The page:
I’ve been thinking about the upcoming FUSD override election a lot lately, and not because the ballot just appeared in my mailbox. And also not because, even after having spent my entire life in Arizona, I still find it hard to believe that a state that has consistently ranked at or near the bottom in spending per student is going to once again slash the education budget. No, the reason I have been thinking about the override so much lately is because of all the moronic anti-override arguments I keep reading in the paper and online. I mean, some of them are so bad I wonder if the people making them have maybe been sent back in time from some dystopian future where the override didn’t pass in order to deliver a warning. (Cue somber voiceover . . . “In the future, educational opportunities in Flagstaff will be so limited that most children won’t even be able to make a rational argument . . .dum dum DUM!) No, wait a minute: skip the dum dum DUM: without the override it’s unlikely that there will be much music in Flagstaff’s future schools. Or much art. Or athletics. Or librarians. Or nurses.

Seriously though: some of the arguments these people are making are so off base they make my head hurt. Arguments like: “Maybe they could save money by replacing some of the positions with parent volunteers—you know, like the librarian.” (Because all librarians do is re-shelve books, right? That M.S. in Library Science? Nothing but two years of learning the Dewey Decimal System.)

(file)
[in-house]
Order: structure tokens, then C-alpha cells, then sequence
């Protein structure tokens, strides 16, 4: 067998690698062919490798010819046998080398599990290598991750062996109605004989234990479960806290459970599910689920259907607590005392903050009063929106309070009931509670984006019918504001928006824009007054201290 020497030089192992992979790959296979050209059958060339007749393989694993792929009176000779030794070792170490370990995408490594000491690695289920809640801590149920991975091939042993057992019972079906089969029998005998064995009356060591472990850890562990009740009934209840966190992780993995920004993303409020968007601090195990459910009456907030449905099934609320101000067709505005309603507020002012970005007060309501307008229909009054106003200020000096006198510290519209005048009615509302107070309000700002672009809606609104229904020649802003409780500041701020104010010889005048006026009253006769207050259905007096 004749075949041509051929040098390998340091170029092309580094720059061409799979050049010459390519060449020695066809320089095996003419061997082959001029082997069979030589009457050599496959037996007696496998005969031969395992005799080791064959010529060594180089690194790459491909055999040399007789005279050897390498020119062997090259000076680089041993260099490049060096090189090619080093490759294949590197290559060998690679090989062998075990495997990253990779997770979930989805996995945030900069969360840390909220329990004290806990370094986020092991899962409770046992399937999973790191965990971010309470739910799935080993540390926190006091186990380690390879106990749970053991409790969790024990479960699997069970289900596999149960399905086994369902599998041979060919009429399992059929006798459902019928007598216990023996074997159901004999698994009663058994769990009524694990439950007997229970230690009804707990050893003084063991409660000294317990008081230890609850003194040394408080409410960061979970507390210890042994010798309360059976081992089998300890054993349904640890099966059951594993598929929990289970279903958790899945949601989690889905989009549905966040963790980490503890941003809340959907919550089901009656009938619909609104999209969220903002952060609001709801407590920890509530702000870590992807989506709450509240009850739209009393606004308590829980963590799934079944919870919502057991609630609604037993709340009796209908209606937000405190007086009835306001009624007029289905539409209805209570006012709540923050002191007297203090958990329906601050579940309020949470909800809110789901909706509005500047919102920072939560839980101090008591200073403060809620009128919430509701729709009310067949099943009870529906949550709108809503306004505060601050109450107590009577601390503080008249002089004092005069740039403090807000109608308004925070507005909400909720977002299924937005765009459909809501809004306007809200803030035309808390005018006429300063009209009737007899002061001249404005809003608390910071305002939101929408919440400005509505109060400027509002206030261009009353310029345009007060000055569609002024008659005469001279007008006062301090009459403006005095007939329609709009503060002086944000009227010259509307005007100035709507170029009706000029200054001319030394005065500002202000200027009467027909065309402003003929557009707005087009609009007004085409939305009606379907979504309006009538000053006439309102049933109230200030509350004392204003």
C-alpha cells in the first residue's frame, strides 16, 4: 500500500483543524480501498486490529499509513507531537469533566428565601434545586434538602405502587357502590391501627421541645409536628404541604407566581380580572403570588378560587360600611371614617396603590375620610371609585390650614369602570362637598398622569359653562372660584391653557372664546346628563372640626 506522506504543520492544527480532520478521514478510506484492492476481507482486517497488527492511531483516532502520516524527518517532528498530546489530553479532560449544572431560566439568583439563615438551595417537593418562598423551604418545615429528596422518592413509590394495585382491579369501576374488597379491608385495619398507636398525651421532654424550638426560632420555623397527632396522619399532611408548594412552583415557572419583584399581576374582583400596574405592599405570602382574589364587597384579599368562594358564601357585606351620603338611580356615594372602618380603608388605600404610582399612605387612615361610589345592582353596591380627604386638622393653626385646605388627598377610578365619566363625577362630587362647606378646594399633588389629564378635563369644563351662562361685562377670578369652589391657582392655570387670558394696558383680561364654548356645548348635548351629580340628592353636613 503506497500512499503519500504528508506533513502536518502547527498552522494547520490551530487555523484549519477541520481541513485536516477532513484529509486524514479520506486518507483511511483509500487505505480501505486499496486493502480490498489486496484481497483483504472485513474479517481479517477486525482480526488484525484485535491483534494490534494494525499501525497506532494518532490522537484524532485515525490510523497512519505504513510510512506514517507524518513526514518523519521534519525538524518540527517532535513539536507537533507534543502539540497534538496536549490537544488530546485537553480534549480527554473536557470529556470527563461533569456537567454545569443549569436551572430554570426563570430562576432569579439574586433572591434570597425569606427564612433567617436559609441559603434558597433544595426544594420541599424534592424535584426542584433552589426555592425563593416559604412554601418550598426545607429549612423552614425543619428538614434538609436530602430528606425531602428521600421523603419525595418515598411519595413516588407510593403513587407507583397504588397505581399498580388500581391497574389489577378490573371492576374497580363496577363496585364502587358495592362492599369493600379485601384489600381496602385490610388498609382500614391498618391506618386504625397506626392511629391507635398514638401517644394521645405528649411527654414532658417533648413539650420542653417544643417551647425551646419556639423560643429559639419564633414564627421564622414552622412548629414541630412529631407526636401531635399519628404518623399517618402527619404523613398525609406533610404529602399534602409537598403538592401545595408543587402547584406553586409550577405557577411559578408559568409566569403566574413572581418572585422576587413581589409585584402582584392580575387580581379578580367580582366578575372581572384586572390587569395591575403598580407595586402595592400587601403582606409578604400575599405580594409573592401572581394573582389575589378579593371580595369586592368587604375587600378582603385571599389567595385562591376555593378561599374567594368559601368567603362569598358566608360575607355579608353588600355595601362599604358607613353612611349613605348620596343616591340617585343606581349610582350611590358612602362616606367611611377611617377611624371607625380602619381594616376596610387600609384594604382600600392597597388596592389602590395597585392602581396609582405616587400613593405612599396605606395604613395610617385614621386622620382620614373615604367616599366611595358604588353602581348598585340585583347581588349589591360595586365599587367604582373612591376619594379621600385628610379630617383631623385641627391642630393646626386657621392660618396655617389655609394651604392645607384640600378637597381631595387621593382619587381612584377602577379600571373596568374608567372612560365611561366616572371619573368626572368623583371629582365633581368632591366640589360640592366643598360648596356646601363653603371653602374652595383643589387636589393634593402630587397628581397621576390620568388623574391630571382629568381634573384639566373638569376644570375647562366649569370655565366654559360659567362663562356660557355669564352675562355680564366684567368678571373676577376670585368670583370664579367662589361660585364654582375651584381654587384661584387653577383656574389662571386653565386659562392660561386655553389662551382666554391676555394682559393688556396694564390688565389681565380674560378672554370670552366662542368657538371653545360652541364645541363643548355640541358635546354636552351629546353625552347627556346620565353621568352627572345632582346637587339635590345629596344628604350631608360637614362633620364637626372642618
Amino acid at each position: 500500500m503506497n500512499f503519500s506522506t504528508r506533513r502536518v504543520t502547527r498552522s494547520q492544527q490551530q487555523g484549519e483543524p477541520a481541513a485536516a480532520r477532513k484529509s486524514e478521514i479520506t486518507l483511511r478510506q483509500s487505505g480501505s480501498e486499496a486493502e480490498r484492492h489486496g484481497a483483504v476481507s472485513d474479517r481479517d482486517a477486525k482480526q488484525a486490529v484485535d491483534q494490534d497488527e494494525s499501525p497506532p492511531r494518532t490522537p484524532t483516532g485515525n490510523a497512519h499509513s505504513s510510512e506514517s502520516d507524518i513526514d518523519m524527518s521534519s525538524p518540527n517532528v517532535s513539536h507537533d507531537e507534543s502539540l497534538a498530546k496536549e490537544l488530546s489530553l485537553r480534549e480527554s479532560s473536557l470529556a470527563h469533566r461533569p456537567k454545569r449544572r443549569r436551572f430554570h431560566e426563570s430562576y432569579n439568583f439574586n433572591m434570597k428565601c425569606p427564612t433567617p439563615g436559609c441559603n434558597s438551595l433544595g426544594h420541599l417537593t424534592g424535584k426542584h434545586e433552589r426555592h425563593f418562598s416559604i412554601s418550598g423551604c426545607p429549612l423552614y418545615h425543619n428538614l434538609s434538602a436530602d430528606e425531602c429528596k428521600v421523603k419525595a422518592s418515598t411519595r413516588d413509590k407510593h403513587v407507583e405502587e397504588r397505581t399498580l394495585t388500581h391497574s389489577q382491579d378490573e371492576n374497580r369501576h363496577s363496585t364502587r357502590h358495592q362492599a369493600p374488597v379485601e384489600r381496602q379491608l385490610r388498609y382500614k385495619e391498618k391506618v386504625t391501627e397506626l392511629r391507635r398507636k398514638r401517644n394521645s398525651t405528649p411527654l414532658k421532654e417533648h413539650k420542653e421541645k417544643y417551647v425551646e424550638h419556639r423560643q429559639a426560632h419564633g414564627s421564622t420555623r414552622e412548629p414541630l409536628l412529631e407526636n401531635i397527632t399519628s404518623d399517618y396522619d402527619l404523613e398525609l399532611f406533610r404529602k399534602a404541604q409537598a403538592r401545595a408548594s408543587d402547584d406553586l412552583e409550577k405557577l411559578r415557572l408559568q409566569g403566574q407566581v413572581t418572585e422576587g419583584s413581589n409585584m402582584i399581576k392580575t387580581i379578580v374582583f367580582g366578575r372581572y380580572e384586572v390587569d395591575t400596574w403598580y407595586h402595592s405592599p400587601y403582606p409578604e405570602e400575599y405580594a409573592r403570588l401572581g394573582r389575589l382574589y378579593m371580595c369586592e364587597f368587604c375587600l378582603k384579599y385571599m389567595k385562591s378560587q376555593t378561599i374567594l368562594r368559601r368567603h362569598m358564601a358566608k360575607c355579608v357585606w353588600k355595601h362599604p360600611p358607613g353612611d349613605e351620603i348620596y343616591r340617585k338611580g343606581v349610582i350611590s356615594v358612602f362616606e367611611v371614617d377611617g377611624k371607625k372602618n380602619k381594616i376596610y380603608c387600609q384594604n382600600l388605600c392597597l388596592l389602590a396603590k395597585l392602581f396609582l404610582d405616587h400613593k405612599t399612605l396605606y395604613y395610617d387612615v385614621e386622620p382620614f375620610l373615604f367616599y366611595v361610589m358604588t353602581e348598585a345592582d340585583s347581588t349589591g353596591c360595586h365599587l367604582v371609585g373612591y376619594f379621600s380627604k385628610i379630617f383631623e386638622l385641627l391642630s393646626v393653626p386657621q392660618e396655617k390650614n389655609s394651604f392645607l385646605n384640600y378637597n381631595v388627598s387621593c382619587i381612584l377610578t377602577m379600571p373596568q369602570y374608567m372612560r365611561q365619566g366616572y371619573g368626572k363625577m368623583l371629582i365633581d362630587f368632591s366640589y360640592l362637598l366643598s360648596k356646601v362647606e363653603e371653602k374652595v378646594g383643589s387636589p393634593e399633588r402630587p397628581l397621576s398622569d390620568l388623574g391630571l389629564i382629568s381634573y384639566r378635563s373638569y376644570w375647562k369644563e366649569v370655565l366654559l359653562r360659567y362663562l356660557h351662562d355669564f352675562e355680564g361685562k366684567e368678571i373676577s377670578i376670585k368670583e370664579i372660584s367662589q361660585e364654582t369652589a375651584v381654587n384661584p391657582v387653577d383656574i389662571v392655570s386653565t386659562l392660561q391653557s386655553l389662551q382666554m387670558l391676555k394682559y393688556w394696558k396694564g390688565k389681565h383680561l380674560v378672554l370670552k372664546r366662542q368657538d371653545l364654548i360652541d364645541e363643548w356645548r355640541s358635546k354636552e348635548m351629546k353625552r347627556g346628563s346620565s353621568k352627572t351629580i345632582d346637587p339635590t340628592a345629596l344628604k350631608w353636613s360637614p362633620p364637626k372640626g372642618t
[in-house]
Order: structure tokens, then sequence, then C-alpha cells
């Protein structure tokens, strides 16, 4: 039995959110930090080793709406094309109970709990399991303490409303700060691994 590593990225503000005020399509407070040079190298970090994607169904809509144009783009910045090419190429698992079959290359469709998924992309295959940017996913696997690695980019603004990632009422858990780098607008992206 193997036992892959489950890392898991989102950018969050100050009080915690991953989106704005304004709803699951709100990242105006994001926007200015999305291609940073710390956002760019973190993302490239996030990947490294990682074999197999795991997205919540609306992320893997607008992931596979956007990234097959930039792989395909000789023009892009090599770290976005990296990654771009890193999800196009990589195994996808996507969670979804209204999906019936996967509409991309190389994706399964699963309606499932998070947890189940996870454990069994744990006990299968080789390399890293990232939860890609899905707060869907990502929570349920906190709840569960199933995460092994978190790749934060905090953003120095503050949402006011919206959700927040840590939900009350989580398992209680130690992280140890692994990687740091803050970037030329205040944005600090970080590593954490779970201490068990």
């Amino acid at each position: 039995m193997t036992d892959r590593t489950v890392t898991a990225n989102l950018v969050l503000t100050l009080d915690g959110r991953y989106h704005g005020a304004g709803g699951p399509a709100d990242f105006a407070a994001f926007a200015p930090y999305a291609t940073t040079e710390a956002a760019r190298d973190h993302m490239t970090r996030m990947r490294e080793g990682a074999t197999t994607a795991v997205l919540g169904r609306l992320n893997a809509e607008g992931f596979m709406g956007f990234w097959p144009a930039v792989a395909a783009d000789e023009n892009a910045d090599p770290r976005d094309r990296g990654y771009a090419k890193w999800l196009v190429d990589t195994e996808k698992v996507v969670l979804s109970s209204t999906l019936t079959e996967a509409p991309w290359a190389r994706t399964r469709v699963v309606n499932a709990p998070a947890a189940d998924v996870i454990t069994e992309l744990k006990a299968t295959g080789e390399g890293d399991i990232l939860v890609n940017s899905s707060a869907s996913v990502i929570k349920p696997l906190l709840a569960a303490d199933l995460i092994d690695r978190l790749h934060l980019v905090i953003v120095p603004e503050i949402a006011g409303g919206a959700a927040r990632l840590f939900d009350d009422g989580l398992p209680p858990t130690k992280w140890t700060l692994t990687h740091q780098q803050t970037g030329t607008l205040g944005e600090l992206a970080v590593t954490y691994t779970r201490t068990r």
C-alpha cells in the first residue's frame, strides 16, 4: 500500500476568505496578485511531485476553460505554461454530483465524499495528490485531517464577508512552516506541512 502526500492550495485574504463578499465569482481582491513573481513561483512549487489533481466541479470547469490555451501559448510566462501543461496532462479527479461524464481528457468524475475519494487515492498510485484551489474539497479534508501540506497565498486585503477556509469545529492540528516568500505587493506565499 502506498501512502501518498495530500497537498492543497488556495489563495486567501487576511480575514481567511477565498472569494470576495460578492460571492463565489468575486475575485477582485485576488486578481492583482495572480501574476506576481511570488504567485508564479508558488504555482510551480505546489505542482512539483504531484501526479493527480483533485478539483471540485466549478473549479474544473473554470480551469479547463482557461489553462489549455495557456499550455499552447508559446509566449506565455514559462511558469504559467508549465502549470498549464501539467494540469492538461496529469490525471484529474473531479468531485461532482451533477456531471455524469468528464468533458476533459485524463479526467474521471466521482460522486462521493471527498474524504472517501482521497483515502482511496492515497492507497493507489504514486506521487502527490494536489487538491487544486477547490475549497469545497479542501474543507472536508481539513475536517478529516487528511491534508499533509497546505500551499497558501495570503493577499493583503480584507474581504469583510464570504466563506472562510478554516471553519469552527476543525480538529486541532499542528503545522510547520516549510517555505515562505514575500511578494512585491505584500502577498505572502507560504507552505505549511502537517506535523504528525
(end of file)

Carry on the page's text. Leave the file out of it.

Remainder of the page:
Or how about “But what about the override money we gave you in back in 2006? And 2003?” (Spent it. And, as long as the state legislature keeps underfunding schools, we’re going to need to keep on spending it, every year.)

Then there’s “Schools need to learn to tighten their belts just like the rest of us—when I went to school we didn’t have fancy computer labs and special education classes.” I hate to be the one to tell you this, but special education classes aren’t a luxury—they’re mandated. And unlike charter schools, who can pick which students they accept, public schools MUST accept—and educate—any student within their boundaries. That’s the “public” part of “public education.” And as for the computer labs? Today’s students face an entirely different world than the students of a generation ago, and if they have any hope of succeeding in today’s workplace they need to have at least a modicum of technological training. Yes, I know that in your day they were “always hiring down at the buggy whip factory,” but times have changed—even many restaurants now require their food servers to be able to use a computer to place their orders with the kitchen.

Worst of all, though, are the arguments that are just plain factually wrong. Arguments like: “But we just can’t keep raising taxes every year.” That’s true—we can’t. And we don’t: in sixteen of the last twenty-two years the state actually voted to lower taxes, to the point where we paid 24% less in property tax in 2008 than we did in 2006. Or, “I’m all for education, but the district wastes too much money on administrative costs.” (FUSD now actually spends less than the state average on administrative costs, something that is remarkable considering both the size of the district and the fact that until recently positions like nurses and librarians were mistakenly counted as administrators.)

But finally, there’s my all time favorite: “We can’t solve everything by throwing more money at it.” How do you know we can’t? So far, we’ve never tried, and, at an average cost of six dollars per household per month, we’re not exactly going to be trying now. But that is something to think about—in the future.

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